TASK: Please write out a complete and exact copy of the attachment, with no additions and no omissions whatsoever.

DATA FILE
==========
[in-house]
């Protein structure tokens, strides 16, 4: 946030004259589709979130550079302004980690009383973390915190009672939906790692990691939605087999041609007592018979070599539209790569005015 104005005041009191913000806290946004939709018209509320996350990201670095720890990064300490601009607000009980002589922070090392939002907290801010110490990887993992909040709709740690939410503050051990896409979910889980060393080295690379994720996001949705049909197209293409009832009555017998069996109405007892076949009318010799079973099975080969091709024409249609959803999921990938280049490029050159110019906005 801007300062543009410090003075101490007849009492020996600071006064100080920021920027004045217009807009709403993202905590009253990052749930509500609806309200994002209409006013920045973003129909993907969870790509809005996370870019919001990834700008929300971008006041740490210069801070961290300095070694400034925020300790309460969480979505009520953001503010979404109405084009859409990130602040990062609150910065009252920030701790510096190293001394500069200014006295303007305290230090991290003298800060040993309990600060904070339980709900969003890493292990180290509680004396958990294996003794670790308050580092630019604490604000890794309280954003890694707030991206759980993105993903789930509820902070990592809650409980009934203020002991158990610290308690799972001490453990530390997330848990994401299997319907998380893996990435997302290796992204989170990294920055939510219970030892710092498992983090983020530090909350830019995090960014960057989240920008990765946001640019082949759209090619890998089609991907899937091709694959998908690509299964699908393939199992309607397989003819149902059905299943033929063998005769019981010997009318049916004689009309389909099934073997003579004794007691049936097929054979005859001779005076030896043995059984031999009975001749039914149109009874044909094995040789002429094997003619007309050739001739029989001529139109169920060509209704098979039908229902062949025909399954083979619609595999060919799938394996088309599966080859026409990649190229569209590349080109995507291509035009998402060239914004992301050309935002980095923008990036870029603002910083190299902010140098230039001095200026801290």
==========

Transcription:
[in-house]
């Protein structure tokens, strides 16, 4: 946030004259589709979130550079302004980690009383973390915190009672939906790692990691939605087999041609007592018979070599539209790569005015 104005005041009191913000806290946004939709018209509320996350990201670095720890990064300490601009607000009980002589922070090392939002907290801010110490990887993992909040709709740690939410503050051990896409979910889980060393080295690379994720996001949705049909197209293409009832009555017998069996109405007892076949009318010799079973099975080969091709024409249609959803999921990938280049490029050159110019906005 801007300062543009410090003075101490007849009492020996600071006064100080920021920027004045217009807009709403993202905590009253990052749930509500609806309200994002209409006013920045973003129909993907969870790509809005996370870019919001990834700008929300971008006041740490210069801070961290300095070694400034925020300790309460969480979505009520953001503010979404109405084009859409990130602040990062609150910065009252920030701790510096190293001394500069200014006295303007305290230090991290003298800060040993309990600060904070339980709900969003890493292990180290509680004396958990294996003794670790308050580092630019604490604000890794309280954003890694707030991206759980993105993903789930509820902070990592809650409980009934203020002991158990610290308690799972001490453990530390997330848990994401299997319907998380893996990435997302290796992204989170990294920055939510219970030892710092498992983090983020530090909350830019995090960014960057989240920008990765946001640019082949759209090619890998089609991907899937091709694959998908690509299964699908393939199992309607397989003819149902059905299943033929063998005769019981010997009318049916004689009309389909099934073997003579004794007691049936097929054979005859001779005076030896043995059984031999009975001749039914149109009874044909094995040789002429094997003619007309050739001739029989001529139109169920060509209704098979039908229902062949025909399954083979619609595999060919799938394996088309599966080859026409990649190229569209590349080109995507291509035009998402060239914004992301050309935002980095923008990036870029603002910083190299902010140098230039001095200026801290």